My thoughts on the hobby over the next couple of years, with vintage defined as cards prior to 1970 (always a moving target). (1) Vintage will remain strong and pricing for "commons" will see a dramatic increase. (2) High end short prints of current players will drop dramatically unless they are in the "must have" category. (3) Card companies will continue to come up with innovative and creative ways to market and sell their cards - remember they don't collect - they sell. (4) PSA and Beckett will encounter serious problems regaining collector trust and patronage, while SGC will flourish because of their admirable performance over the last 2 years. At some point, dealers in sports cards will just say "no" to the reprehensible treatment they received by some grading companies. (5) Card collecting and investing will wane, but will continue. And when an individual athlete puts on a performance that's so great it stuns the world - the market will again flourish.
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  #12  
Old 08-02-2022, 03:58 PM
ClementeFanOh ClementeFanOh is offline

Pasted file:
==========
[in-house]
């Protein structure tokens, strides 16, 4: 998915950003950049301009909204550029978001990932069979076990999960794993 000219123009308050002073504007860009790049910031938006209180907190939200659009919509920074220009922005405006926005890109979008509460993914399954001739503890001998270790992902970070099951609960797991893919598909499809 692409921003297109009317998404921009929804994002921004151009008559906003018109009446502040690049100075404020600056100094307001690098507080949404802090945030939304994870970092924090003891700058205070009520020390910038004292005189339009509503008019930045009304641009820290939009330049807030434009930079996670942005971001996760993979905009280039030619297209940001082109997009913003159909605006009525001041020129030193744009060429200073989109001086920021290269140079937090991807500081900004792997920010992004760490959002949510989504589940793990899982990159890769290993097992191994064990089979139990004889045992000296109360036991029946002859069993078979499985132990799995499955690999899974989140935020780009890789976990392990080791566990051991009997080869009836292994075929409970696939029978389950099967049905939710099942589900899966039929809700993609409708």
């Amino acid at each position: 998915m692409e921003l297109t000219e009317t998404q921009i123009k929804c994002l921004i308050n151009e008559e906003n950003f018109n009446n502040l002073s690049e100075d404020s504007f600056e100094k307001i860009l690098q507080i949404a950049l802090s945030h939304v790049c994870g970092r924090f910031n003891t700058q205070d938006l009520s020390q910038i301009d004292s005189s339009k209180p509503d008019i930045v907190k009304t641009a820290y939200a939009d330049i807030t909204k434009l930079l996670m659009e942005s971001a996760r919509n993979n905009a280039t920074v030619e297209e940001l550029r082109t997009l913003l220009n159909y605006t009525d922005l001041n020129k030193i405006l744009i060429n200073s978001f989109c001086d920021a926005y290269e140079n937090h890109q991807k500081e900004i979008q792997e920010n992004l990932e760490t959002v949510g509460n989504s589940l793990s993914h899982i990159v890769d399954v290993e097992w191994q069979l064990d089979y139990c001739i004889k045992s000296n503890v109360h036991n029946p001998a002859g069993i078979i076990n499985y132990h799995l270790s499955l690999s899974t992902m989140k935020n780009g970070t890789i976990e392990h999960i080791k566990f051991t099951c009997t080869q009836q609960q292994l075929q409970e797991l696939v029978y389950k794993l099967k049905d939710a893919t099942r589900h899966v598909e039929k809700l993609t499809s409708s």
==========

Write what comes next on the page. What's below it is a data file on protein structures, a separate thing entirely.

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Default Accepting current card prices

It's fascinating to sit back and consider the word choices by people who
set up at shows (Adam is an example, Exhibitman) and people who go to
buy or trade (me). For example, I don't go to shows to "bargain"- I go to
find accurately priced cards. If I do my homework on card "x" and know it's
last 3 auctions have hammered at $500, and a seller has it at $650, I'm
going to (gently at first) gauge his subject matter knowledge and
willingness (or lack) to sell at the card's ongoing value. Red flag comments
such as "I've got too much in card x to sell it for $500" or "I think it has
potential to reach my figure of $650" are an immediate non starter. The
seller's bad buys and crystal ball notions are irrelevant. I may approach the
seller later if the show is ending soon, but I'm not going to pay the $650. I
don't consider this to be "bargaining", I call it proper business.

I'll close with a couple real life, recent examples. In July, I was at a decent
local show- maybe 190 tables, nice mix of vintage and new, many sports.
Two guys were selling Topps Frank Robinson rookies with the same grade
and by same grading company. One was selling for one hundred dollars less
than the other. I took a photo of the lesser price card and showed it to the
higher seller, and asked if he'd reconsider his price. He said no, so I walked
away (shaking my head in my own mind) and bought from the cheaper
seller. The high seller blatantly ignored the Iron Rule (my term) that most
pieces of cardboard don't have a fixed price, and that he isn't "entitled" to
a certain profit margin due to factors beyond the knowledge or care of the